‘Any technology you use should be “Googlable”‘. These are the words of Bill Scott, VP Engineering, Merchant | Retail | Online Payments at PayPal, as reported by the amazing Sarah Maddox. (I say amazing because Sarah manages to lucidly and intelligently blog just about every conference session she attends. Having just helped cover the LavaCon conference, and not achieving anything like Sarah’s level of productivity or swiftness, I can only marvel at her ability.)
As a technology requirement, I have not heard this stated quite this way before, but it makes total sense. The rationale is extremely simple. Per Sarah’s report:
When you hit a problem or want to learn something, you should be able to search for and find the solution.
Well, yes, so you should. Pretty obvious once you think about it. But it is worth reflecting on some of the key words in that sentence.
First, “search”. “you should be able to search for and find”. Not open the manual and find, but search for and find. Search is the default now. If search does not return it, it might as well not exist.
The first time I drafted the last sentence of the previous paragraph, I wrote. “You have to be able to search it.” That’s how we are used to thinking about it — a document, help system, or website must have a search function — but that’s wrong. Search is not something you do to individual information products. It is something you do to the world. You don’t find the docs and then search them. You just search. As Nick Kellet noted in his LavaCon keynote
Search is not a feature. Search is a market.
Search, in other words, is not a feature attached to a tool, a system, a documentation set, or a website. Search creates the marketplace in which every tool, system, documentation set, and website finds its audience or fails to find it.
Second, “solution”. “search for and find the solution,” not “search for and find the documentation.” The reason that you want to search the Web is that it is a place to find solutions. There is no sense in the word “solution” that there is a limit on the places or the people who might provide solutions.
Documentation is one of the places solutions might be found. But solutions might also be found in blog posts and podcasts, and forums, and YouTube videos and StackOverflow topics, and communities where you can ask a question and get an answer.
The user does not care which of these they find their solution in. A solution is a solution. There was a time when people assumed that if you wanted the solution to a problem with a particular technology, you looked in the manual for that technology. That is not the assumption anymore. The assumption today is that you Google for a solution.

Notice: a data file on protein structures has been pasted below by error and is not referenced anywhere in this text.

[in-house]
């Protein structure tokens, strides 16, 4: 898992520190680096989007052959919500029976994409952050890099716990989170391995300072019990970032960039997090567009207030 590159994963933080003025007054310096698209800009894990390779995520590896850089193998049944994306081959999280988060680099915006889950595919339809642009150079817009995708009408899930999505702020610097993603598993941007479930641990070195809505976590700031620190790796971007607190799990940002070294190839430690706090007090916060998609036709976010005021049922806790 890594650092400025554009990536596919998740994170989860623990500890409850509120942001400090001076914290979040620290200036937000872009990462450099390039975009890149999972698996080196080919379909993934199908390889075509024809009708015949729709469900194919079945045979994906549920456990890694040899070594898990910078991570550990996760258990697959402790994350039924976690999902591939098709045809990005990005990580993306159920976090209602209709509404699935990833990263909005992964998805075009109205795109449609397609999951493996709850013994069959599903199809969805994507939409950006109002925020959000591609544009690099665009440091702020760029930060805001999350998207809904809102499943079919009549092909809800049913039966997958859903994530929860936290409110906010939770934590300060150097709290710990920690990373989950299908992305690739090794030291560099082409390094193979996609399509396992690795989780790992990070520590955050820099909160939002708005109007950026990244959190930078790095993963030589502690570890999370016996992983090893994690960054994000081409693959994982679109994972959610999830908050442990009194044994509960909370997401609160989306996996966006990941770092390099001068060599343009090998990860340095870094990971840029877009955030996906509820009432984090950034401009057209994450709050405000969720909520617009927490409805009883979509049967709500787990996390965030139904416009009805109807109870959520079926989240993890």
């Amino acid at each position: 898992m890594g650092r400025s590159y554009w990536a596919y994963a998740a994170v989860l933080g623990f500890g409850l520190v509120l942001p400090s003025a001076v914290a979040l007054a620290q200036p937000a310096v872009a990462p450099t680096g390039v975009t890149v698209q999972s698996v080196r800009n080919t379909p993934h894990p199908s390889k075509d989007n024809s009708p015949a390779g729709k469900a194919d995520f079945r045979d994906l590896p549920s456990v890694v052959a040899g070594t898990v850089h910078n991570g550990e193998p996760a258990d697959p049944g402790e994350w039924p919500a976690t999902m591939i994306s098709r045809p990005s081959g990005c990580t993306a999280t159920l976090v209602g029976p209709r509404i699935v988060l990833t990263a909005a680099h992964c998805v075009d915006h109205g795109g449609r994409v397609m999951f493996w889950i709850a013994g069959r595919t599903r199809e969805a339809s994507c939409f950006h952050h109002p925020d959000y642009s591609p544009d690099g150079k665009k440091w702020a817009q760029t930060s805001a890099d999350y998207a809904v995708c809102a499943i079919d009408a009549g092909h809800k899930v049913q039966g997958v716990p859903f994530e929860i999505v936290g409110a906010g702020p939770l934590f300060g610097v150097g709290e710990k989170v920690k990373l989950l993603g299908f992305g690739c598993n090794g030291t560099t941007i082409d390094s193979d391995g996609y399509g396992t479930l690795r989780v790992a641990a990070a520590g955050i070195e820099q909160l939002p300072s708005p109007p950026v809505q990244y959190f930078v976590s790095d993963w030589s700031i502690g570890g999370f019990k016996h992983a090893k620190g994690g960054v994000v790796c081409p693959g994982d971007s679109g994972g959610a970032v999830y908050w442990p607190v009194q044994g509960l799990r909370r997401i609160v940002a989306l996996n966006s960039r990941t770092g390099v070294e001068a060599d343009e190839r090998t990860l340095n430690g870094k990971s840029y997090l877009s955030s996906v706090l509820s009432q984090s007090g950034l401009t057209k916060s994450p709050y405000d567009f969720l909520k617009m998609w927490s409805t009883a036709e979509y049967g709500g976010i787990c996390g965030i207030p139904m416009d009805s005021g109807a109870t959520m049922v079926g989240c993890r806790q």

As David Weinberger says (Too Big to Know):
We seem to be making a cultural choice—with our new infrastructure’s thumb heavily on the scale—to prefer to start with abundance rather than curation. Include it all. Filter it afterward.
This is what it means for a technology to be Googleable — not that you can search for documentation, or for content, or even for a subject, but that you can search for solutions. This is the essence of what the Web is: the combination and integration of all these things, of content and of community. The Web is a colloquium, and you search it as one.
Documentation can contribute to making a product more Googleable by providing more and better solutions as part of the overall set of solutions. Documentation can also act as a seed pearl, because the more Googleable a technology becomes, the more use it attracts and the more use it attracts the more problems are discussed and the more solutions are posted online, making the technology more Googleable.
Documentation can also help pull more of that traffic back to your company’s site, where you control the message and have the opportunity to develop and sustain the relationship with the customer, leading to long term revenue enhancement.
People sometimes tell me that they don’t need to worry about making their content work on the Web because there is no Web community around their product so people will not look for their content on the Web.
In other words, their product is not Googleable. If so, that company needs to pay attention to what Bill Scott is saying. If their technology is not Googleable, a lot of people are not going to want to use it. (If fact, they may not even know it exists.)
How Googleable is your product?